Let’s start by importing all the packages we need.

import collections
import datasets
import evaluate
import numpy as np
import torch
import torch.utils.benchmark as benchmark
from torch import nn
from torch.sparse import to_sparse_semi_structured, SparseSemiStructuredTensor
from torch.ao.pruning import WeightNormSparsifier
import transformers

# force CUTLASS use if cuSPARSELt is not available
SparseSemiStructuredTensor._FORCE_CUTLASS = True
torch.manual_seed(100)


We’ll also need to define some helper functions that are specific to the dataset / task at hand. These were adapted from this huggingface course as a reference.

def preprocess_validation_function(examples, tokenizer):
inputs = tokenizer(
[q.strip() for q in examples["question"]],
examples["context"],
max_length=384,
truncation="only_second",
return_overflowing_tokens=True,
return_offsets_mapping=True,
)
sample_map = inputs.pop("overflow_to_sample_mapping")
example_ids = []

for i in range(len(inputs["input_ids"])):
sample_idx = sample_map[i]
example_ids.append(examples["id"][sample_idx])
sequence_ids = inputs.sequence_ids(i)
offset = inputs["offset_mapping"][i]
inputs["offset_mapping"][i] = [
o if sequence_ids[k] == 1 else None for k, o in enumerate(offset)
]

inputs["example_id"] = example_ids
return inputs

def preprocess_train_function(examples, tokenizer):
inputs = tokenizer(
[q.strip() for q in examples["question"]],
examples["context"],
max_length=384,
truncation="only_second",
return_offsets_mapping=True,
)

offset_mapping = inputs["offset_mapping"]
start_positions = []
end_positions = []

sequence_ids = inputs.sequence_ids(i)

# Find the start and end of the context
idx = 0
while sequence_ids[idx] != 1:
idx += 1
context_start = idx
while sequence_ids[idx] == 1:
idx += 1
context_end = idx - 1

# If the answer is not fully inside the context, label it (0, 0)
if offset[context_start] > end_char or offset[context_end] < start_char:
start_positions.append(0)
end_positions.append(0)
else:
# Otherwise it's the start and end token positions
idx = context_start
while idx <= context_end and offset[idx] <= start_char:
idx += 1
start_positions.append(idx - 1)

idx = context_end
while idx >= context_start and offset[idx] >= end_char:
idx -= 1
end_positions.append(idx + 1)

inputs["start_positions"] = start_positions
inputs["end_positions"] = end_positions
return inputs

def compute_metrics(start_logits, end_logits, features, examples):
n_best = 20

example_to_features = collections.defaultdict(list)
for idx, feature in enumerate(features):
example_to_features[feature["example_id"]].append(idx)

# for example in tqdm(examples):
for example in examples:
example_id = example["id"]
context = example["context"]

# Loop through all features associated with that example
for feature_index in example_to_features[example_id]:
start_logit = start_logits[feature_index]
end_logit = end_logits[feature_index]
offsets = features[feature_index]["offset_mapping"]

start_indexes = np.argsort(start_logit)[-1 : -n_best - 1 : -1].tolist()
end_indexes = np.argsort(end_logit)[-1 : -n_best - 1 : -1].tolist()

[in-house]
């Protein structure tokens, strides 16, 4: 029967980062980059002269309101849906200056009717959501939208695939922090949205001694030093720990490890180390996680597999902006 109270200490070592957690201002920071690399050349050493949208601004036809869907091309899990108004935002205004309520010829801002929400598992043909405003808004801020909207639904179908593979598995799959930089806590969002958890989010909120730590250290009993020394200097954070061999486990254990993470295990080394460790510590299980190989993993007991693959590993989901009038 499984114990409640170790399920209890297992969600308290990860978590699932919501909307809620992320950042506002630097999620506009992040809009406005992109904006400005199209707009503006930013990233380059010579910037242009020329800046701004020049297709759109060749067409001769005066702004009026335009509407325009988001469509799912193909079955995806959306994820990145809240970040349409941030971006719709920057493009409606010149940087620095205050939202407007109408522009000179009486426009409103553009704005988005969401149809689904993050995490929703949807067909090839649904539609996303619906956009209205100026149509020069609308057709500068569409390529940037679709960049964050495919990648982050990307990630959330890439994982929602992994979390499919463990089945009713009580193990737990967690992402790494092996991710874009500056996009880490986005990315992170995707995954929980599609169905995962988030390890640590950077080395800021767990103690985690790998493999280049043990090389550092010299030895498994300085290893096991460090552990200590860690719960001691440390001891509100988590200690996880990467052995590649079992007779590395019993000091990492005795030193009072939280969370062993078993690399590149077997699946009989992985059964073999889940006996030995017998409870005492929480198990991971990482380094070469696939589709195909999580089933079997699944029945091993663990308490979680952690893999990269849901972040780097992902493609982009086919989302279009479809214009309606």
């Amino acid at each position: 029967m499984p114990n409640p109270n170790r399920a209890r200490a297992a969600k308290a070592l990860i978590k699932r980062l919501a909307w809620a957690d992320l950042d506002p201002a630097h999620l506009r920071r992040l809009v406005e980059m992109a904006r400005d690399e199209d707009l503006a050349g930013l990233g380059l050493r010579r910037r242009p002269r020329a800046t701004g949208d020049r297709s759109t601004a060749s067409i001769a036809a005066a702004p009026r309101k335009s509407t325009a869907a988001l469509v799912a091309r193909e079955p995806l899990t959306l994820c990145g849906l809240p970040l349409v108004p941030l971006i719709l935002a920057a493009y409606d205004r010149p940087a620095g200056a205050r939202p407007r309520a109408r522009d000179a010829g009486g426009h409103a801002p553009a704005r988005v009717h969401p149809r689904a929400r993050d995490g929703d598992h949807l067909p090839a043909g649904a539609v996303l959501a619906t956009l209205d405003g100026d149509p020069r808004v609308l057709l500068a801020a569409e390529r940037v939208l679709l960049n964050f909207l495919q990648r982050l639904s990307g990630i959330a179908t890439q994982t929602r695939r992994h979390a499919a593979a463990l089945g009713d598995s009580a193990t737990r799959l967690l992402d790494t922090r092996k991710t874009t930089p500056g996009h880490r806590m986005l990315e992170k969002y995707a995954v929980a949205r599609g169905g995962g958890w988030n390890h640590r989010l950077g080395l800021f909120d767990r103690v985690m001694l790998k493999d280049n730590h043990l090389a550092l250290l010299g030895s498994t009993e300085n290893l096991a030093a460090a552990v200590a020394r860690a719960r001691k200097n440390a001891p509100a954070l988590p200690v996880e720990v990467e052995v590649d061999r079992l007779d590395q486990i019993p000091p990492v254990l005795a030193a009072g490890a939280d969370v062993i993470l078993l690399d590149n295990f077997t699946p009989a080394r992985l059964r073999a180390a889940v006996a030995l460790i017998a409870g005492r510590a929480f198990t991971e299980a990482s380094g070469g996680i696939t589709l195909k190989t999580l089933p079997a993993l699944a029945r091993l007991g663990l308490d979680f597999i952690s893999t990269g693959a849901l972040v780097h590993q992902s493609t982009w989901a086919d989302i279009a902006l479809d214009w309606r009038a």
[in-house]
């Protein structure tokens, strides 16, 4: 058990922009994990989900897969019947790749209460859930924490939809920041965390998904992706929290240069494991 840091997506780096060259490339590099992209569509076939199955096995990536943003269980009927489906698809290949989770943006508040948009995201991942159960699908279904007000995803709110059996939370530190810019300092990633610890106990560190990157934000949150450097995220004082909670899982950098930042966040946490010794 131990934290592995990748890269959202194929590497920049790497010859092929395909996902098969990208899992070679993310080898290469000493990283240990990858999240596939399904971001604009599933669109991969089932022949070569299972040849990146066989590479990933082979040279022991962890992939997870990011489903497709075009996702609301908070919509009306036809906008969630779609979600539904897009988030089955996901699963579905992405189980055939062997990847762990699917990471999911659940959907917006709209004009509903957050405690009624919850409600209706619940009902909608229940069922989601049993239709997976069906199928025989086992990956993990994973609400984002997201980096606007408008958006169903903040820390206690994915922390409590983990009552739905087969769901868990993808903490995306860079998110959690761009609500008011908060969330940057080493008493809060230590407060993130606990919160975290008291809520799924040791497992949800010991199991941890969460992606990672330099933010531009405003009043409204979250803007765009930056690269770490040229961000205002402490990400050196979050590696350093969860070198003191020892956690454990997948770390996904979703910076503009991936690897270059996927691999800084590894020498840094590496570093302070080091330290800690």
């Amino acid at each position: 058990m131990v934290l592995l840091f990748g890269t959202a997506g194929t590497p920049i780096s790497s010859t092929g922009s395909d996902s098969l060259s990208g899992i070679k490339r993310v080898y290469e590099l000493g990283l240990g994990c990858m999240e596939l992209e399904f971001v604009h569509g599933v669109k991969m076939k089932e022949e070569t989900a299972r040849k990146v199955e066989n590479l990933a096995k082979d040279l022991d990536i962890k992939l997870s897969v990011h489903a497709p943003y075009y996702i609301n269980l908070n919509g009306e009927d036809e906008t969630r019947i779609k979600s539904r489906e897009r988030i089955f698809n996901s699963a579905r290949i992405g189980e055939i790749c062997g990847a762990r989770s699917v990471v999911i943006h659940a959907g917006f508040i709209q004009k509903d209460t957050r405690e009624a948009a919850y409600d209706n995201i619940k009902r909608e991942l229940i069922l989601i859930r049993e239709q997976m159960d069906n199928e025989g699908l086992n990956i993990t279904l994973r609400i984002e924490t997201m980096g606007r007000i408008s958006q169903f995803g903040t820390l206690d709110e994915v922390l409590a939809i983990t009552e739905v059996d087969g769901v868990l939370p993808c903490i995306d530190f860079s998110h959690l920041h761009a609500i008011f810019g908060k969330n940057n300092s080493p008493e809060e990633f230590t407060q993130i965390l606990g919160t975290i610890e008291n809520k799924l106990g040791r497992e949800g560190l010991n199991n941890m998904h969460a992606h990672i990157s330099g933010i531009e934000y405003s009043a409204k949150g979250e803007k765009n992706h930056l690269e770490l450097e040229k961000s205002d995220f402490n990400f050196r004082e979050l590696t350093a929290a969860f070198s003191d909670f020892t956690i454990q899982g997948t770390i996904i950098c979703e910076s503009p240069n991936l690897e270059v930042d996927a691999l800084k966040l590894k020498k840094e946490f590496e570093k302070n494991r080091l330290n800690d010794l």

for start_index in start_indexes:
for end_index in end_indexes:
# Skip answers that are not fully in the context
if offsets[start_index] is None or offsets[end_index] is None:
continue
# Skip answers with a length that is either < 0
if (
end_index < start_index
or end_index - start_index + 1 > max_answer_length
):
continue

"text": context[
offsets[start_index] : offsets[end_index]
],
"logit_score": start_logit[start_index] + end_logit[end_index],
}

# Select the answer with the best score
)
else:

]


Now that those are defined, we just need one additional helper function, which will help us benchmark our model.

def measure_execution_time(model, batch_sizes, dataset):
dataset_for_model = dataset.remove_columns(["example_id", "offset_mapping"])
dataset_for_model.set_format("torch")
model.cuda()
batch_size_to_time_sec = {}
for batch_size in batch_sizes:
batch = {
k: dataset_for_model[k][:batch_size].to(model.device)
for k in dataset_for_model.column_names
}

with torch.inference_mode():
timer = benchmark.Timer(
stmt="model(**batch)", globals={"model": model, "batch": batch}
)
p50 = timer.blocked_autorange().median * 1000
batch_size_to_time_sec[batch_size] = p50
return batch_size_to_time_sec


We will get started by loading our model and tokenizer, and then setting up our dataset.

# load model
model_name = "bert-base-cased"
tokenizer = transformers.AutoTokenizer.from_pretrained(model_name)

# set up train and val dataset
lambda x: preprocess_train_function(x, tokenizer), batched=True
)
lambda x: preprocess_validation_function(x, tokenizer),
batched=True,
)


Next, we’ll train a quick baseline of our model on SQuAD. This task asks our model to identify spans, or segments of text, in a given context (Wikipedia articles) that answer a given question. Running the following code gives me an F1 score of 86.9. This is quite close to the reported NVIDIA score and the difference is likely due to BERT-base vs. BERT-large or fine-tuning hyperparams.

training_args = transformers.TrainingArguments(
"trainer",
num_train_epochs=1,
lr_scheduler_type="constant",
per_device_train_batch_size=64,
per_device_eval_batch_size=512,
)

trainer = transformers.Trainer(
model,
training_args,
data_collator=data_collator,
tokenizer=tokenizer,
)

trainer.train()

# batch sizes to compare for eval
batch_sizes = [4, 16, 64, 256]
# 2:4 sparsity require fp16, so we cast here for a fair comparison
with torch.autocast("cuda"):
with torch.inference_mode():
start_logits, end_logits = predictions.predictions
fp16_baseline = compute_metrics(
start_logits,
end_logits,
)
fp16_time = measure_execution_time(
model,
batch_sizes,
)
print("fp16", fp16_baseline)
print("cuda_fp16 time", fp16_time)

# fp16 {'exact_match': 78.53358561967833, 'f1': 86.9280493093186}
# cuda_fp16 time {4: 10.927572380751371, 16: 19.607915310189128, 64: 73.18846387788653, 256: 286.91255673766136}